The `Hoos finished 18-16 in 2015-16. Their only senior this season will be point guard Breyana Mason, who has assumed a position of authority in the program. In years past, the soft-spoken Mason usually preferred to lead by example, but she’s not hesitating to speak up this summer.
“Breyana has grown so much since I first got here,” Moses said. “It’s amazing to see the younger girls looking up to her and knowing, `OK, we gotta do this, because Bre said so.’ The first-years have been amazing, just buying into everything that we’re trying to do for next year.”
Moses, who lives with Huland El, has strong athletic genes. Her father, Vernon, played basketball at what is now Rowan University. Her brother, Dezman, a Tulane alumnus, plays linebacker for the Kansas City Chiefs.
Of having an NFL player in the family, Moses said initially “it was a little weird seeing my brother on TV and seeing his name in a lot of articles. Now, we’re three, four years in, and it’s kind of normal when camp starts and he’s super busy, not speaking to anyone, very focused.”
At Rancocas Valley Regional High School, Moses played on the varsity for four years and broke the record for career points set by former UVA great DeMya Walker. Moses, who led Rancocas to two state titles, finished with 1,832 career points.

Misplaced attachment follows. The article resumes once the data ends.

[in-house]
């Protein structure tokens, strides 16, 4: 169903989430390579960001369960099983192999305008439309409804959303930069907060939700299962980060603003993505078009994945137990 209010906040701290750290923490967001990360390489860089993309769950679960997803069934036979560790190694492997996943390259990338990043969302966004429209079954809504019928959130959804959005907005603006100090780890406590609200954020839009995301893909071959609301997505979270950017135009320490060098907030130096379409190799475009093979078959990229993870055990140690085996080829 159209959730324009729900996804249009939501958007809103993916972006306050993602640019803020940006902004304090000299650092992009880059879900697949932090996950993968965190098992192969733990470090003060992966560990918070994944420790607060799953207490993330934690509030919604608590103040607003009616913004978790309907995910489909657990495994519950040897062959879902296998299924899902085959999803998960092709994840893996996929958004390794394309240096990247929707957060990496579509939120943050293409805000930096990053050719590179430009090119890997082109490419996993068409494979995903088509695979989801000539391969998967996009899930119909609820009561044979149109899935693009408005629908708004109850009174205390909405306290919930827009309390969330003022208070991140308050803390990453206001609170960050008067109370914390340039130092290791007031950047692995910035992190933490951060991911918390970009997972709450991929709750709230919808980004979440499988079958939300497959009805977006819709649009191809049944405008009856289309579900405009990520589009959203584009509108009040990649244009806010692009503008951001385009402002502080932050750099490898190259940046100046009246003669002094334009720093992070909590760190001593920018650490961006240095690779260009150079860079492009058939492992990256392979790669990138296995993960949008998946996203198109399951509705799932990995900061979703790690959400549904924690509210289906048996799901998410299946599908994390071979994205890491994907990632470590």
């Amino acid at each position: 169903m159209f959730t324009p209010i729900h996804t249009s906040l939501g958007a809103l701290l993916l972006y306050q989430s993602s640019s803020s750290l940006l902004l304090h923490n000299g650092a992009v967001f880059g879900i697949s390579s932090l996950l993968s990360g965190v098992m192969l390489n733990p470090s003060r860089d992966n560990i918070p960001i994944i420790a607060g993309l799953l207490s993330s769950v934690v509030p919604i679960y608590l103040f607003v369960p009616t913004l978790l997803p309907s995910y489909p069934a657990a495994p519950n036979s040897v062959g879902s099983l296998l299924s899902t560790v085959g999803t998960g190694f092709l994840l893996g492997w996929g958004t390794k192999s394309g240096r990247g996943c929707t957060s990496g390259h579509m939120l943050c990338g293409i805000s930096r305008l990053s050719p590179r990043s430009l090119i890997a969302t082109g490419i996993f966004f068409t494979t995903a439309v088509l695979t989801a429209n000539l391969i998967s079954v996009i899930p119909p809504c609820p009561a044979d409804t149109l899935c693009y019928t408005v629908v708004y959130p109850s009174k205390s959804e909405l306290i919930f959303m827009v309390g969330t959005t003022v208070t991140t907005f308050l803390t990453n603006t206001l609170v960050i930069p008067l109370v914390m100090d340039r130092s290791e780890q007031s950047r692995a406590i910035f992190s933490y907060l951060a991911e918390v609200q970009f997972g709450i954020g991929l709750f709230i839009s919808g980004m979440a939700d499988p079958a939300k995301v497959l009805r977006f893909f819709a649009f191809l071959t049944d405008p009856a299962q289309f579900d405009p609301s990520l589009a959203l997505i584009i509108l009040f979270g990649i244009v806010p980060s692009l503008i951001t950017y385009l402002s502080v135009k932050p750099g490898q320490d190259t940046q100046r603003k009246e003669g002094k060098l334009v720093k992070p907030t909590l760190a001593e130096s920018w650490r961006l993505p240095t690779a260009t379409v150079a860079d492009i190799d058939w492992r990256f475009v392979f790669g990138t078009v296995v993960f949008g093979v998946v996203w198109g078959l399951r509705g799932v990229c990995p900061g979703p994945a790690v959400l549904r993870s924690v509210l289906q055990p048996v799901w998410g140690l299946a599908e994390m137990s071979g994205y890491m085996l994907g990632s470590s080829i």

Walker had a long career in the WNBA after graduating from UVA.
“I knew of her growing up in my town,” Moses recalled, “and then when I got to high school I knew that she had a record in my school. And then obviously once I got interested in Virginia, I was like, `Oh, wow, what a coincidence.’
“She actually came [back to Mount Holly] my senior year when she got inducted into the hall of fame at my school, so I got to meet her then. I hadn’t broken her record yet. Eventually I did, and she reached out to me and said, `Congratulations. I’m always rooting for you.’ ”
An American Studies major, with a concentration in Popular & Visual Culture, Moses won’t soon forget this summer.
“Spain was amazing,” she said. “It was a great experience, and I definitely recommend it to all student-athletes, knowing we don’t get a lot of time to do things like that in summer.”
When she’ll return to Spain, Moses doesn’t know. But she wants try to master the language she spoke, however haltingly at times, in Valencia.
“I’m going to continue to take Spanish, so that hopefully I can minor in Spanish,” Moses said.